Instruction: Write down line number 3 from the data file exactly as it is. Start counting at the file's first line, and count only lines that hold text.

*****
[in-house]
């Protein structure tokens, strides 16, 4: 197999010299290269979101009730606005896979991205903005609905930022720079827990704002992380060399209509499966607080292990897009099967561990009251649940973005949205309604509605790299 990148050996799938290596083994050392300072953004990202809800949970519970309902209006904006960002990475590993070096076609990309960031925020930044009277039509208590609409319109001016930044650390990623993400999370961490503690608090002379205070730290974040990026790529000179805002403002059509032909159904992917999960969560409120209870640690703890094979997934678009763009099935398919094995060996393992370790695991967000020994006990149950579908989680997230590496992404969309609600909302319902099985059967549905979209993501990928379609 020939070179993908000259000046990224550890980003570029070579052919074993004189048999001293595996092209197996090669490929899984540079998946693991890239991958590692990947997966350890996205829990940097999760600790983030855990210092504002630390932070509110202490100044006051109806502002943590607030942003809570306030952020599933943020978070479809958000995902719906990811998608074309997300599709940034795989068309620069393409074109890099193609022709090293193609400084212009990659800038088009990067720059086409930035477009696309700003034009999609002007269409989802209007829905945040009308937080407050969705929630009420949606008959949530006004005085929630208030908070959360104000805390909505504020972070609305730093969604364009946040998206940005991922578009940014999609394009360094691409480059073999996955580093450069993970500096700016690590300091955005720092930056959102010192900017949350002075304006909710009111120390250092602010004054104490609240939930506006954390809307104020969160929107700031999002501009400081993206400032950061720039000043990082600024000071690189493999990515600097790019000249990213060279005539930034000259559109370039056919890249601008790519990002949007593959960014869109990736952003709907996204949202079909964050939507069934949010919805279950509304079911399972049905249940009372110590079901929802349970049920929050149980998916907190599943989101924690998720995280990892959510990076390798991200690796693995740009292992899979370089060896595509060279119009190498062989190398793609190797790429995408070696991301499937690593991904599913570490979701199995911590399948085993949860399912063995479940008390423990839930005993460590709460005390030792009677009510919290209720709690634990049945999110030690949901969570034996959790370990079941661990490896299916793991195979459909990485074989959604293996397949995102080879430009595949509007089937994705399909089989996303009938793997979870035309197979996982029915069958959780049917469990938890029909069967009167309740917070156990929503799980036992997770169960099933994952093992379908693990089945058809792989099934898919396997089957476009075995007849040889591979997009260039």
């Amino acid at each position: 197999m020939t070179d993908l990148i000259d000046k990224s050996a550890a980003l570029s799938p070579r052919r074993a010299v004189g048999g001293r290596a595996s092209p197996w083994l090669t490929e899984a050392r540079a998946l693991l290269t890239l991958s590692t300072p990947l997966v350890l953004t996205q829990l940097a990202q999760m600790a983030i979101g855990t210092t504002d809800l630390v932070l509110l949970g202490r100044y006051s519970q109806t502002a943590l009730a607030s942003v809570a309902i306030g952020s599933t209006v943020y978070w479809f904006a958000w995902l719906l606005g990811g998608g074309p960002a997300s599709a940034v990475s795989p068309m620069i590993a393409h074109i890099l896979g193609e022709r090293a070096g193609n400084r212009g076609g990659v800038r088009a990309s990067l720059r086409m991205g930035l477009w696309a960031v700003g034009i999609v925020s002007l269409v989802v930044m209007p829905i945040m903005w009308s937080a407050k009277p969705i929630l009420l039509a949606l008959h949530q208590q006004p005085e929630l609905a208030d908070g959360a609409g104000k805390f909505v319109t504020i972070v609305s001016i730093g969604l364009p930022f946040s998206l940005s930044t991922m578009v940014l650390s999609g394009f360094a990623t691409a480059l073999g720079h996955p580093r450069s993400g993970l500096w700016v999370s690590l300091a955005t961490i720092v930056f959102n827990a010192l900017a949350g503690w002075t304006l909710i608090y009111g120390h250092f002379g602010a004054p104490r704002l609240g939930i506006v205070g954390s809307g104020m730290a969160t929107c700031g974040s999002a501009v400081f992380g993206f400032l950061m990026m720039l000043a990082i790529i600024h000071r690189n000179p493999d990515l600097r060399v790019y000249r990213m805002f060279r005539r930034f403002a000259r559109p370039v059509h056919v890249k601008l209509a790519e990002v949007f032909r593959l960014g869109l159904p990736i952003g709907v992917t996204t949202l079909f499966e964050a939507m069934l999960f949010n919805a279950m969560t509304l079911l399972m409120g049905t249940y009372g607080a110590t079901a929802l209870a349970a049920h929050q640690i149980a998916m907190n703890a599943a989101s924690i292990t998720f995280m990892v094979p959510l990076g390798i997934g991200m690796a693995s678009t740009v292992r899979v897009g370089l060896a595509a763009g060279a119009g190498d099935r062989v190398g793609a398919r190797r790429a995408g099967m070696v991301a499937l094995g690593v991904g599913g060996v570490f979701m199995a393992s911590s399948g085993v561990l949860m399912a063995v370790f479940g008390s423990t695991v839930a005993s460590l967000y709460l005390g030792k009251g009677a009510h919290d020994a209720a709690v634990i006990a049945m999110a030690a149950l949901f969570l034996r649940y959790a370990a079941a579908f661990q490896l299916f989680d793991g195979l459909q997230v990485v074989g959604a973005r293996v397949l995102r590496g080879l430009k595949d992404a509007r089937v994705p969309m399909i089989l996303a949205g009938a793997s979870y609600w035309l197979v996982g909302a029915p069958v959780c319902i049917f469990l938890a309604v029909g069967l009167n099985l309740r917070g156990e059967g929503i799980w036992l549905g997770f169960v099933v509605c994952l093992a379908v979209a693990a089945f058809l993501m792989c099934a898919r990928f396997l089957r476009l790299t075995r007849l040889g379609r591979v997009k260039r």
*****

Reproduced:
């Amino acid at each position: 197999m020939t070179d993908l990148i000259d000046k990224s050996a550890a980003l570029s799938p070579r052919r074993a010299v004189g048999g001293r290596a595996s092209p197996w083994l090669t490929e899984a050392r540079a998946l693991l290269t890239l991958s590692t300072p990947l997966v350890l953004t996205q829990l940097a990202q999760m600790a983030i979101g855990t210092t504002d809800l630390v932070l509110l949970g202490r100044y006051s519970q109806t502002a943590l009730a607030s942003v809570a309902i306030g952020s599933t209006v943020y978070w479809f904006a958000w995902l719906l606005g990811g998608g074309p960002a997300s599709a940034v990475s795989p068309m620069i590993a393409h074109i890099l896979g193609e022709r090293a070096g193609n400084r212009g076609g990659v800038r088009a990309s990067l720059r086409m991205g930035l477009w696309a960031v700003g034009i999609v925020s002007l269409v989802v930044m209007p829905i945040m903005w009308s937080a407050k009277p969705i929630l009420l039509a949606l008959h949530q208590q006004p005085e929630l609905a208030d908070g959360a609409g104000k805390f909505v319109t504020i972070v609305s001016i730093g969604l364009p930022f946040s998206l940005s930044t991922m578009v940014l650390s999609g394009f360094a990623t691409a480059l073999g720079h996955p580093r450069s993400g993970l500096w700016v999370s690590l300091a955005t961490i720092v930056f959102n827990a010192l900017a949350g503690w002075t304006l909710i608090y009111g120390h250092f002379g602010a004054p104490r704002l609240g939930i506006v205070g954390s809307g104020m730290a969160t929107c700031g974040s999002a501009v400081f992380g993206f400032l950061m990026m720039l000043a990082i790529i600024h000071r690189n000179p493999d990515l600097r060399v790019y000249r990213m805002f060279r005539r930034f403002a000259r559109p370039v059509h056919v890249k601008l209509a790519e990002v949007f032909r593959l960014g869109l159904p990736i952003g709907v992917t996204t949202l079909f499966e964050a939507m069934l999960f949010n919805a279950m969560t509304l079911l399972m409120g049905t249940y009372g607080a110590t079901a929802l209870a349970a049920h929050q640690i149980a998916m907190n703890a599943a989101s924690i292990t998720f995280m990892v094979p959510l990076g390798i997934g991200m690796a693995s678009t740009v292992r899979v897009g370089l060896a595509a763009g060279a119009g190498d099935r062989v190398g793609a398919r190797r790429a995408g099967m070696v991301a499937l094995g690593v991904g599913g060996v570490f979701m199995a393992s911590s399948g085993v561990l949860m399912a063995v370790f479940g008390s423990t695991v839930a005993s460590l967000y709460l005390g030792k009251g009677a009510h919290d020994a209720a709690v634990i006990a049945m999110a030690a149950l949901f969570l034996r649940y959790a370990a079941a579908f661990q490896l299916f989680d793991g195979l459909q997230v990485v074989g959604a973005r293996v397949l995102r590496g080879l430009k595949d992404a509007r089937v994705p969309m399909i089989l996303a949205g009938a793997s979870y609600w035309l197979v996982g909302a029915p069958v959780c319902i049917f469990l938890a309604v029909g069967l009167n099985l309740r917070g156990e059967g929503i799980w036992l549905g997770f169960v099933v509605c994952l093992a379908v979209a693990a089945f058809l993501m792989c099934a898919r990928f396997l089957r476009l790299t075995r007849l040889g379609r591979v997009k260039r």